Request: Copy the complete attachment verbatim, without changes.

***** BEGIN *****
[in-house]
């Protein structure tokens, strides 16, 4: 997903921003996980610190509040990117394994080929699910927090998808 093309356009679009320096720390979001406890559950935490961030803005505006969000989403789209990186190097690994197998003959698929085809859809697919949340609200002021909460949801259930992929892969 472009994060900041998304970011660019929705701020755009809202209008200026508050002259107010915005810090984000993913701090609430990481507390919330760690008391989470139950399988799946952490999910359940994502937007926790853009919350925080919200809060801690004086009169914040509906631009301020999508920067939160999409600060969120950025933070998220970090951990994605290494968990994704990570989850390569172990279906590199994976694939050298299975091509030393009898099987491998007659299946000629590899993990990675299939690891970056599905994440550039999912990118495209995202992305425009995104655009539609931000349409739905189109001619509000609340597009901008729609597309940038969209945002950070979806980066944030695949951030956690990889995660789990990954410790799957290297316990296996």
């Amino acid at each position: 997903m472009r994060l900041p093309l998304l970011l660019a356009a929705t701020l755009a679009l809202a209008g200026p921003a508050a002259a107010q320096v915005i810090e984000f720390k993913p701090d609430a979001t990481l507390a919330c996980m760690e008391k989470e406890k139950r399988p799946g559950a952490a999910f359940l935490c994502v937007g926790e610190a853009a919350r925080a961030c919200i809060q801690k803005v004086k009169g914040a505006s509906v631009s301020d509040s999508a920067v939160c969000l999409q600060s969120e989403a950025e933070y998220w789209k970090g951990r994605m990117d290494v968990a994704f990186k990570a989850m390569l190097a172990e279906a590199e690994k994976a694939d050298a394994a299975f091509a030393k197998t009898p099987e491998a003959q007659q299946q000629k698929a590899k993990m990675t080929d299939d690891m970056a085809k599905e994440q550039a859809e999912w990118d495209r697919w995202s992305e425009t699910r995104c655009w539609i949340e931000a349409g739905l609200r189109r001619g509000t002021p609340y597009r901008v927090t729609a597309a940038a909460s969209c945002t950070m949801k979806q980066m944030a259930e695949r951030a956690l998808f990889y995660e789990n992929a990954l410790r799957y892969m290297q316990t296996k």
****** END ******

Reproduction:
[in-house]
């Protein structure tokens, strides 16, 4: 997903921003996980610190509040990117394994080929699910927090998808 093309356009679009320096720390979001406890559950935490961030803005505006969000989403789209990186190097690994197998003959698929085809859809697919949340609200002021909460949801259930992929892969 472009994060900041998304970011660019929705701020755009809202209008200026508050002259107010915005810090984000993913701090609430990481507390919330760690008391989470139950399988799946952490999910359940994502937007926790853009919350925080919200809060801690004086009169914040509906631009301020999508920067939160999409600060969120950025933070998220970090951990994605290494968990994704990570989850390569172990279906590199994976694939050298299975091509030393009898099987491998007659299946000629590899993990990675299939690891970056599905994440550039999912990118495209995202992305425009995104655009539609931000349409739905189109001619509000609340597009901008729609597309940038969209945002950070979806980066944030695949951030956690990889995660789990990954410790799957290297316990296996």
């Amino acid at each position: 997903m472009r994060l900041p093309l998304l970011l660019a356009a929705t701020l755009a679009l809202a209008g200026p921003a508050a002259a107010q320096v915005i810090e984000f720390k993913p701090d609430a979001t990481l507390a919330c996980m760690e008391k989470e406890k139950r399988p799946g559950a952490a999910f359940l935490c994502v937007g926790e610190a853009a919350r925080a961030c919200i809060q801690k803005v004086k009169g914040a505006s509906v631009s301020d509040s999508a920067v939160c969000l999409q600060s969120e989403a950025e933070y998220w789209k970090g951990r994605m990117d290494v968990a994704f990186k990570a989850m390569l190097a172990e279906a590199e690994k994976a694939d050298a394994a299975f091509a030393k197998t009898p099987e491998a003959q007659q299946q000629k698929a590899k993990m990675t080929d299939d690891m970056a085809k599905e994440q550039a859809e999912w990118d495209r697919w995202s992305e425009t699910r995104c655009w539609i949340e931000a349409g739905l609200r189109r001619g509000t002021p609340y597009r901008v927090t729609a597309a940038a909460s969209c945002t950070m949801k979806q980066m944030a259930e695949r951030a956690l998808f990889y995660e789990n992929a990954l410790r799957y892969m290297q316990t296996k």